Tag Archives: IoT

Call for Papers: ‘The End of Privacy?’

I’m editing a special edition of the journal, Information, with the title, ‘The End of Privacy?’

https://www.mdpi.com/journal/information/special_issues/End_of_Privacy

Contributions welcome!

Deadline for manuscript submissions: 1 December 2019

Special Issue Information

Dear Colleagues,

We all know how hard technological forecasting can be. The technology itself, even in isolation, can be difficult to predict a few years into the future, but taking into account the wider social, legal, political, economic, environmental and demographic fallout, and throwing in some ethics and morality too, it becomes next to impossible. There’s too much to think about. Whilst some of us might have an idea of where, for example, the Internet of Things might be in five years’ time or, separately, artificial intelligence, robotics and automation, big data analytics, network connectivity, etc., putting it all together into a vision of this fully-automated, AI/big-data-driven, always-on/always-connected world is probably beyond most of us.

Thus the plan here is to focus on one issue that all these factors impact upon, personal privacy, and to pose a fairly simple question: Will it be possible to have personal data (secrets) in the world that future technology will bring us into? What possibilities (benefits and threats) will new technology open us up to? From individuals up to governments and corporations, how easily will information be shared and (how) can it be secured? To what extent can we realistically be protected by legislation? Where will politics and economics be brought to bear? Ultimately, what control will we have? Continue reading


No More Privacy Any More? (Just putting this out there)

OK, some of this material isn’t new but I’ve been asked to edit a special (Information) journal edition on (something like) ‘Will AI, Big Data and the IoT Mean the End of Privacy?’  The plan is to circulate a ‘discussion paper’ to encourage submissions.  What follows is an early draft of that (extended from The Prof on a Train Game) so it won’t hurt to get it ‘out there’ as soon as possible.  Comments welcome below, by email, message, whatever …

Abstract

The embodiment of the potential loss of privacy through a combination of AI, big data and IoT technology might be something like an integrated app capable of recognising anyone, anytime, anywhere: a sort of ‘Shazam for People‘, but one capable of returning seriously personal material about the individual.  How credible is such a system?  And what might stop it?

Introduction: A Future Scenario?

It’s 2025 or thereabouts.  You meet someone at an international conference.  Even before they’ve started to introduce themselves, your IoT augmented reality glasses have told you everything you needed to know … and a lot more you didn’t.

Jerry Gonzales. Born (02/11/1970): Glasgow, UK, dual (plus USA) citizenship; 49 years old. Married 12/12/1994 (Ellen Gonzales, nee Schwartz), divorced 08/06/2003; two daughters (Kate: 23, Sarah: 17); one son (David: 20). Previous employment: Microsoft, IBM, University of Pwllheli; current: unemployed. Health: smoker, heavy drinker, recurrent lung problems, diabetic, depression. Homeowner (previous); now public housing. Credit rating: poor (bankruptcy 10/10/2007); Insurance risk: high. Politics: Republican. etc., …,  Sport: supports Boston Red Sox and Manchester United FC. …,  Pornography: prefers straight but with mild abuse …,  etc., etc.

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Conscious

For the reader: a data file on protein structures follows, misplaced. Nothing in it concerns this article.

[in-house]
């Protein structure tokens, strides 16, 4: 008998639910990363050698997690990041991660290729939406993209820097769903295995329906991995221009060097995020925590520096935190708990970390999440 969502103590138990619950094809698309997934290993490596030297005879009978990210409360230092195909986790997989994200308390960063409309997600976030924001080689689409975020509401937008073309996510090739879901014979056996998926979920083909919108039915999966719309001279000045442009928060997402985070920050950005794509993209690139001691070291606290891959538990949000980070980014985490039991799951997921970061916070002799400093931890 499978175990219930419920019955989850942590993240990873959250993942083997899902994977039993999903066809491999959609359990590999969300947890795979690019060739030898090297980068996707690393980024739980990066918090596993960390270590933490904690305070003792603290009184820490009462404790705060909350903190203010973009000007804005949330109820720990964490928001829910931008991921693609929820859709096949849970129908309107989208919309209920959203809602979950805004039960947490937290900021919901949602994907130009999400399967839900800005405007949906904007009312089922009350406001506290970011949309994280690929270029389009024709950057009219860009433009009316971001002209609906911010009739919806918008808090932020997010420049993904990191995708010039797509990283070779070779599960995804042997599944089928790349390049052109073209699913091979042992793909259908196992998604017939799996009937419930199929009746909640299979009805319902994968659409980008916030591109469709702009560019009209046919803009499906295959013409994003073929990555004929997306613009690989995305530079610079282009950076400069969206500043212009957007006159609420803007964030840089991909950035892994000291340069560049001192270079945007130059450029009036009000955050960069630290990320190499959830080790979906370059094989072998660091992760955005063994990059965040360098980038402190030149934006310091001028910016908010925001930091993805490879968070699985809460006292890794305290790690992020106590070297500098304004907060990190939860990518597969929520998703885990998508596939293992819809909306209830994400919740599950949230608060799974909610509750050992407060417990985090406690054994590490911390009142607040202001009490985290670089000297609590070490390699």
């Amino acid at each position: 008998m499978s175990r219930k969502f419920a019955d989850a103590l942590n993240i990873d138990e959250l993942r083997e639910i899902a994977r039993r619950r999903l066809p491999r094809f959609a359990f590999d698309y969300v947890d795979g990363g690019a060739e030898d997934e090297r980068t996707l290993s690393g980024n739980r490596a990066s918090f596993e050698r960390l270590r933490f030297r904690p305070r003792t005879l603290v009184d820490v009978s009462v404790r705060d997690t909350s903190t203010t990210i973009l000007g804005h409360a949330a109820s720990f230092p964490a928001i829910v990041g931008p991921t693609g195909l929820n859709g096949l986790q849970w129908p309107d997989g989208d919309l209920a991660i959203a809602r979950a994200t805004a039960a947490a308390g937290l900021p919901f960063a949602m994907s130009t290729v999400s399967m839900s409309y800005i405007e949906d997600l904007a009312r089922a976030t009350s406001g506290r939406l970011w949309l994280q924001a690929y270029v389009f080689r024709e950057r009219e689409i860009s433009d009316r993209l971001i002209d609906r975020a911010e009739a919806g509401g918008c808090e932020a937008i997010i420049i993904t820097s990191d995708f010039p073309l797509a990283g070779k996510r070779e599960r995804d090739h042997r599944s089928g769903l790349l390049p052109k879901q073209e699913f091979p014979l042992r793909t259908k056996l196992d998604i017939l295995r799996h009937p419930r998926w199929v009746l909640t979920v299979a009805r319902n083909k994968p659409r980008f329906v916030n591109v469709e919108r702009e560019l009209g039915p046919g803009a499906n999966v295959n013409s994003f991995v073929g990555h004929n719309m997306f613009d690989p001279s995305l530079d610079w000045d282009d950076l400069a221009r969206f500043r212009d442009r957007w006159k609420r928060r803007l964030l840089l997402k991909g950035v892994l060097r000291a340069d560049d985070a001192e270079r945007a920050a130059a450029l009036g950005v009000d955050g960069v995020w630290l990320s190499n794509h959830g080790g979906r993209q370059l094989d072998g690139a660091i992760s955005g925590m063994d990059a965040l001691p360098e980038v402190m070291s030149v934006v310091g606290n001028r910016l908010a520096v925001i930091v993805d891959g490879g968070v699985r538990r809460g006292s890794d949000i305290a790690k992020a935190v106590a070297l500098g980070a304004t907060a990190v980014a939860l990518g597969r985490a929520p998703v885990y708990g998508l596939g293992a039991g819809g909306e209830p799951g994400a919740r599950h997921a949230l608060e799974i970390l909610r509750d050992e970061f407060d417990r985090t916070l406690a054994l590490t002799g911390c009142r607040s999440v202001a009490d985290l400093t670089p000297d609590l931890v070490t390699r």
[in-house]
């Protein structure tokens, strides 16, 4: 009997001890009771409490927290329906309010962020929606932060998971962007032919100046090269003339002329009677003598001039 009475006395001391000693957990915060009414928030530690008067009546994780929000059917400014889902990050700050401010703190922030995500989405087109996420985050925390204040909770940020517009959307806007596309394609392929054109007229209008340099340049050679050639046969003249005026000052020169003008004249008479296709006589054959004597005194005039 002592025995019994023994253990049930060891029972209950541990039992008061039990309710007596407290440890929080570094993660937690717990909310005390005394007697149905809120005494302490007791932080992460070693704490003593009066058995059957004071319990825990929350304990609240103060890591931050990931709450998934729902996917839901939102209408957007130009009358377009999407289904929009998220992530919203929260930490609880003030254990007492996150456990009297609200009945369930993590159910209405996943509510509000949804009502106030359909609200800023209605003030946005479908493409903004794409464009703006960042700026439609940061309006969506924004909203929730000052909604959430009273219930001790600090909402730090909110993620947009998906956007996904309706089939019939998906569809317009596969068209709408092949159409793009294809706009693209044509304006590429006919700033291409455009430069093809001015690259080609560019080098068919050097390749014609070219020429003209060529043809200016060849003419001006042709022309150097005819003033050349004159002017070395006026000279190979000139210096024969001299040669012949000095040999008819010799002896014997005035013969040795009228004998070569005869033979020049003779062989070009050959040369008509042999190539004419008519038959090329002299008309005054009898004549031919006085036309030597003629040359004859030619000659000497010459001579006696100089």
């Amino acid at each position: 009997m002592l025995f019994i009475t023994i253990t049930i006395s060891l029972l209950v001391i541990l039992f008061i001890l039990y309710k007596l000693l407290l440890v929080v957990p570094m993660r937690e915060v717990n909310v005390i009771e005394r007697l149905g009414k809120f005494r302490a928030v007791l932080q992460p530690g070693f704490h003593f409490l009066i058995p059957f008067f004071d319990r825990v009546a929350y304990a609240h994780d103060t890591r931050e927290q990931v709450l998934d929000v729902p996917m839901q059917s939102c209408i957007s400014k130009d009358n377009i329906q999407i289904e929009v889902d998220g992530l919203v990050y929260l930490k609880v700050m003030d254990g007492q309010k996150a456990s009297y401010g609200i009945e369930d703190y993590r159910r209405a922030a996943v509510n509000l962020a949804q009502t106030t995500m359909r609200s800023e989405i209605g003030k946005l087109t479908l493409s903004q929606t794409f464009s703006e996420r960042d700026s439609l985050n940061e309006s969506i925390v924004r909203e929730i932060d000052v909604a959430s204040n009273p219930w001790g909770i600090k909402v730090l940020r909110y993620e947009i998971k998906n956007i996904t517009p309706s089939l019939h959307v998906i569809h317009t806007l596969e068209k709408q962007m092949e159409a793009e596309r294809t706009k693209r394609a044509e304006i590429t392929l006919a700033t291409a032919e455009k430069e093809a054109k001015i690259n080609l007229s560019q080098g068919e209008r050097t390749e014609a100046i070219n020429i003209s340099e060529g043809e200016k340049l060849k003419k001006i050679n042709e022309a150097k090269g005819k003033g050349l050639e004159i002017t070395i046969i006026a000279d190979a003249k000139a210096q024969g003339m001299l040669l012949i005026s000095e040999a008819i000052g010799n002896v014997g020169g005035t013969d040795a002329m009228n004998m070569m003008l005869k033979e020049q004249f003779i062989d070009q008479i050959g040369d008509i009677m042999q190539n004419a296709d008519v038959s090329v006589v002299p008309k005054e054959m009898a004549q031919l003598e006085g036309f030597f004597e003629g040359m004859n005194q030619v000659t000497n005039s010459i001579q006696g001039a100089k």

Now available as eBook and paperback

What makes something sentient?  What does it take for an entity to be aware of its own existence and to want to interact with the world of its own accord?  Is it a gift from God or hard science?  Is it something fundamentally human or animal in nature or is it a simple technological principle based on brain size?  There are many models, of course.  But, if consciousness is simply a natural product of neural complexity then eventually, in theory, we might build something – a computer or a machine – that was actually big enough to wake up!

Oh, wait …!

The widespread ramblings, which have appeared on this blog over the years, now make a partial contribution to a novel.  (See http://www.lulu.com/spotlight/vicgrout)

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Vic Grout’s Conscious is set a year or three into the future.  The ‘Internet of Everything’ is making the world a more connected place than ever before.  People’s lives are becoming increasingly automated.  But something odd is happening … ‘Things’ are beginning to misbehave and no-one can work out why.  What starts as an amusing inconvenience quickly becomes very serious indeed!

A ragged bunch of academics, scientists and philosophers are on the case – and may know the answer.  But now they have to convince people that their crazy explanation is true.  And that’s only the start.  Against a backdrop of a world suddenly beginning to fall apart, they’re in a race against time to get someone to do anything about it.  And not everyone is on their side!

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‘Things’ Ain’t What They Used to Be

(or “Is ‘Everything’ Going to be OK?”)

A very brief note, this one, along the lines of, “Why do we always over-hype ideas?  Even the good ones?”

So is it the ‘Internet of Things’ (IoT) or the ‘Internet of Everything’ (IoE)?  Or are they different things?  If so, what’s the difference?

Well, we’ve been talking about the IoT for some time now.  And it certainly seems to some that the IoE is just a better-sounding name for it.  Cisco though seem to have other ideas.  Here, “Cisco Senior Vice President Rob Soderbery explains how technology transitions like the Internet of Things are enabling the Internet of Everything to revolutionize industries and create value.”  Any idea what that actually means?  Nope, thought not. Continue reading